Let $k$ be a field and $A$ a finitely generated algebra over $k$. I know that if $A$ is finite dimensional as a vector space over $k$, then $A$ can be decomposed as a product of indecomposable $k$-algebras: $$A=A_1\times\ldots\times A_n$$ My question is if there is a similar decomposition of an arbitrary $k$-algebra.

I'm not sure how to approach this problem because of the existence of descending chains, for example in $k[x]$ there is a chain: $$\langle x\rangle\supseteq\langle x^2\rangle\supseteq\langle x^3\rangle\supseteq\ldots$$ and the existence of idempotents with arbitrary degrees. I also tried to show the existence of an $N\in\mathbb{N}$ such that every idempotent in $k[x_1\ldots,x_n]/\langle f_1,\ldots,f_m\rangle$ can be seen as a sum of idempotents in $k[x_1\ldots,x_n]/\langle f_1,\ldots,f_m,x_1^N,\ldots,x_n^N\rangle$. But I have not had luck, so any help would be appreciated.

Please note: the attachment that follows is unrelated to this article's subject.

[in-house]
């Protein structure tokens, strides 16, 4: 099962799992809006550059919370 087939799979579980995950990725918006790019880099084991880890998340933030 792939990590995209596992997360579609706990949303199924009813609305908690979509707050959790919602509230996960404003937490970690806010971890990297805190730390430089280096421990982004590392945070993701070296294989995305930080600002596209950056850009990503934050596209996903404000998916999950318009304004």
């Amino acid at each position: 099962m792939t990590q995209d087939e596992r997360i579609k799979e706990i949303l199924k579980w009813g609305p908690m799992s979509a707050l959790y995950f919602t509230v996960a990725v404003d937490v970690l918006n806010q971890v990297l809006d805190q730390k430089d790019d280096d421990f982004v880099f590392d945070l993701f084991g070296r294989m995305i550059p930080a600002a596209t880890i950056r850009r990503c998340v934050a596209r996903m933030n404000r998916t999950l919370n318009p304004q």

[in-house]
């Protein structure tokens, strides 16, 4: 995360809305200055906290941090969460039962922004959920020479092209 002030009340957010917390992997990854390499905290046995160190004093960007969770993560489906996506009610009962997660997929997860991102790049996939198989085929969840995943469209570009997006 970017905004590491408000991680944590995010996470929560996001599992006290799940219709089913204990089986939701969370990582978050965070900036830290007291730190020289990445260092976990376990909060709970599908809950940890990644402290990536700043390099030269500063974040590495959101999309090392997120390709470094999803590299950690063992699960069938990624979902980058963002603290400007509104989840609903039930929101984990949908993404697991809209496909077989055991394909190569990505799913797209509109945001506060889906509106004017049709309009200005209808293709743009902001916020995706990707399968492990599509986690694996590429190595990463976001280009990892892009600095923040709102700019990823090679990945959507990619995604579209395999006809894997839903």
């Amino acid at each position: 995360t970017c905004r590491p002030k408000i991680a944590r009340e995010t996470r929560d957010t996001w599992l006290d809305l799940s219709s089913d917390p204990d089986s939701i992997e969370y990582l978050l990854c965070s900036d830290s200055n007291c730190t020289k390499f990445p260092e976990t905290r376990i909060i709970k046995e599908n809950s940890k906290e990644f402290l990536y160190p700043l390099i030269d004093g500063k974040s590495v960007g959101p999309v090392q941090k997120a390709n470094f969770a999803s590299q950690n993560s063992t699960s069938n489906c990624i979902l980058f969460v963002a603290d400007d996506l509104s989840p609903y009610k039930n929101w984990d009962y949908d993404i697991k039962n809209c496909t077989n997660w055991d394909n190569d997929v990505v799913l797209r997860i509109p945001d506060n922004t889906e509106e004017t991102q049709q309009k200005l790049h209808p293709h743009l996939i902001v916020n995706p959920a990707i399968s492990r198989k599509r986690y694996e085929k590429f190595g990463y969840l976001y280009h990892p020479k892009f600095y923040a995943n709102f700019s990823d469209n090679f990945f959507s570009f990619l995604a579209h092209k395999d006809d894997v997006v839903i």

Thanks, Luis

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